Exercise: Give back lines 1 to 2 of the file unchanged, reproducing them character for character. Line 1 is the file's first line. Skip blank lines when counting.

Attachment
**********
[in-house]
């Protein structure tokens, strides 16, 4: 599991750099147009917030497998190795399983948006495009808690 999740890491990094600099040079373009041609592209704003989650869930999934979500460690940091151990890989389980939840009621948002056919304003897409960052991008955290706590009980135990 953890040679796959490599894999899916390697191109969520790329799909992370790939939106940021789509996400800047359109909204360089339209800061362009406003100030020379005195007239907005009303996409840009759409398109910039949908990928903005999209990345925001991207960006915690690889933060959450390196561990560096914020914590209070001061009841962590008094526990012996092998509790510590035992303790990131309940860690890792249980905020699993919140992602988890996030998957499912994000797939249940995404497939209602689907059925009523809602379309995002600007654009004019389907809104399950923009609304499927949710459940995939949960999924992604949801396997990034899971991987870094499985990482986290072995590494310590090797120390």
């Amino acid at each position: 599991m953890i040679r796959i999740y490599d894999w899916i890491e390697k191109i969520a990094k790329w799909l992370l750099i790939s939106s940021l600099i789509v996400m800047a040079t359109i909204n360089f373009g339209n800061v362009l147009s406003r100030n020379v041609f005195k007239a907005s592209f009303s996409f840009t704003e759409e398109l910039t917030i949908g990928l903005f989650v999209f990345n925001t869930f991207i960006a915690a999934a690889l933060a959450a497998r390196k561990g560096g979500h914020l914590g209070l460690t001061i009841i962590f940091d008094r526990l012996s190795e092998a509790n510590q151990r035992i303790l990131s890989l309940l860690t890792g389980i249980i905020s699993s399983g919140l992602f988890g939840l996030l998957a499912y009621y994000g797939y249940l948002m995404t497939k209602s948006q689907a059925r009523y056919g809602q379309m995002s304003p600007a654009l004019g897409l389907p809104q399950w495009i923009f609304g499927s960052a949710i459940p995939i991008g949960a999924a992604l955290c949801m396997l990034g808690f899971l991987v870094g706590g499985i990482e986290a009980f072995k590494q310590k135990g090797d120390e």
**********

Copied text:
[in-house]
């Protein structure tokens, strides 16, 4: 599991750099147009917030497998190795399983948006495009808690 999740890491990094600099040079373009041609592209704003989650869930999934979500460690940091151990890989389980939840009621948002056919304003897409960052991008955290706590009980135990 953890040679796959490599894999899916390697191109969520790329799909992370790939939106940021789509996400800047359109909204360089339209800061362009406003100030020379005195007239907005009303996409840009759409398109910039949908990928903005999209990345925001991207960006915690690889933060959450390196561990560096914020914590209070001061009841962590008094526990012996092998509790510590035992303790990131309940860690890792249980905020699993919140992602988890996030998957499912994000797939249940995404497939209602689907059925009523809602379309995002600007654009004019389907809104399950923009609304499927949710459940995939949960999924992604949801396997990034899971991987870094499985990482986290072995590494310590090797120390």